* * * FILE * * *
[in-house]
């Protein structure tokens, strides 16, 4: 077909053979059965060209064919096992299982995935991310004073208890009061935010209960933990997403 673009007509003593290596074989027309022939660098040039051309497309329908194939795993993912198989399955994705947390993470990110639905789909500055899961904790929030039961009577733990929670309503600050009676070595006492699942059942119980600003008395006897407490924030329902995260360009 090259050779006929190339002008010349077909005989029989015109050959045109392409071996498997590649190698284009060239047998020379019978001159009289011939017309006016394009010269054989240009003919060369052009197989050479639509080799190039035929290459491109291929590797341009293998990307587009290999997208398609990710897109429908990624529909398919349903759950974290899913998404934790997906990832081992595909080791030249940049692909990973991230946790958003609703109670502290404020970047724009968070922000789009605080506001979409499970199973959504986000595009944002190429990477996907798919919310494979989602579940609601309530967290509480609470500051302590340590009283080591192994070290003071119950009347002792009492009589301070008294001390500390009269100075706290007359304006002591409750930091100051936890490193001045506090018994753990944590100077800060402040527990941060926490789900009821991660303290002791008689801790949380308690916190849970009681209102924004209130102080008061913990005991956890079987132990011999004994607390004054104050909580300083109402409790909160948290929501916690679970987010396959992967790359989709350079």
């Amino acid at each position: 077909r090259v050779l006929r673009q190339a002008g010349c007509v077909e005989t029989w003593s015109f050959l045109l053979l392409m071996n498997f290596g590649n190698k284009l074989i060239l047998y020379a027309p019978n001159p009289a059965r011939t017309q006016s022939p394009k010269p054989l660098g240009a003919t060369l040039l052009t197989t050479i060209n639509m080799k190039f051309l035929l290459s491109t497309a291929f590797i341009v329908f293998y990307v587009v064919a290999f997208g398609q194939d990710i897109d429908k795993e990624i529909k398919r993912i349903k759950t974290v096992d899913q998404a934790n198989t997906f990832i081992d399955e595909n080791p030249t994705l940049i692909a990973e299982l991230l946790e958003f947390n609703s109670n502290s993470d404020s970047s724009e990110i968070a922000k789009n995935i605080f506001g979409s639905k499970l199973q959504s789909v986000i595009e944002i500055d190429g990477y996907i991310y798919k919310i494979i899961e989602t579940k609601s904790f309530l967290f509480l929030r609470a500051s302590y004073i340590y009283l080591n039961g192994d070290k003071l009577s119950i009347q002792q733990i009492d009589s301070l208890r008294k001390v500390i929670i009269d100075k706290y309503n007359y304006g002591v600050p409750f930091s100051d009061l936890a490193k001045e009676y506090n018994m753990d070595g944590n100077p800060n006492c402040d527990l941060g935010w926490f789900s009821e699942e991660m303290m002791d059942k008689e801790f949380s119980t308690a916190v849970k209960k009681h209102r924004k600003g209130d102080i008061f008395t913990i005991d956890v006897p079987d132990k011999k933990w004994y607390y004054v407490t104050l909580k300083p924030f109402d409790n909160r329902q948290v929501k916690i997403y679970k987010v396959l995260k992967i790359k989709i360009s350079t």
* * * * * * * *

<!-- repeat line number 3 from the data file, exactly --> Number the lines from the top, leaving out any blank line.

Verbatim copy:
């Amino acid at each position: 077909r090259v050779l006929r673009q190339a002008g010349c007509v077909e005989t029989w003593s015109f050959l045109l053979l392409m071996n498997f290596g590649n190698k284009l074989i060239l047998y020379a027309p019978n001159p009289a059965r011939t017309q006016s022939p394009k010269p054989l660098g240009a003919t060369l040039l052009t197989t050479i060209n639509m080799k190039f051309l035929l290459s491109t497309a291929f590797i341009v329908f293998y990307v587009v064919a290999f997208g398609q194939d990710i897109d429908k795993e990624i529909k398919r993912i349903k759950t974290v096992d899913q998404a934790n198989t997906f990832i081992d399955e595909n080791p030249t994705l940049i692909a990973e299982l991230l946790e958003f947390n609703s109670n502290s993470d404020s970047s724009e990110i968070a922000k789009n995935i605080f506001g979409s639905k499970l199973q959504s789909v986000i595009e944002i500055d190429g990477y996907i991310y798919k919310i494979i899961e989602t579940k609601s904790f309530l967290f509480l929030r609470a500051s302590y004073i340590y009283l080591n039961g192994d070290k003071l009577s119950i009347q002792q733990i009492d009589s301070l208890r008294k001390v500390i929670i009269d100075k706290y309503n007359y304006g002591v600050p409750f930091s100051d009061l936890a490193k001045e009676y506090n018994m753990d070595g944590n100077p800060n006492c402040d527990l941060g935010w926490f789900s009821e699942e991660m303290m002791d059942k008689e801790f949380s119980t308690a916190v849970k209960k009681h209102r924004k600003g209130d102080i008061f008395t913990i005991d956890v006897p079987d132990k011999k933990w004994y607390y004054v407490t104050l909580k300083p924030f109402d409790n909160r329902q948290v929501k916690i997403y679970k987010v396959l995260k992967i790359k989709i360009s350079t």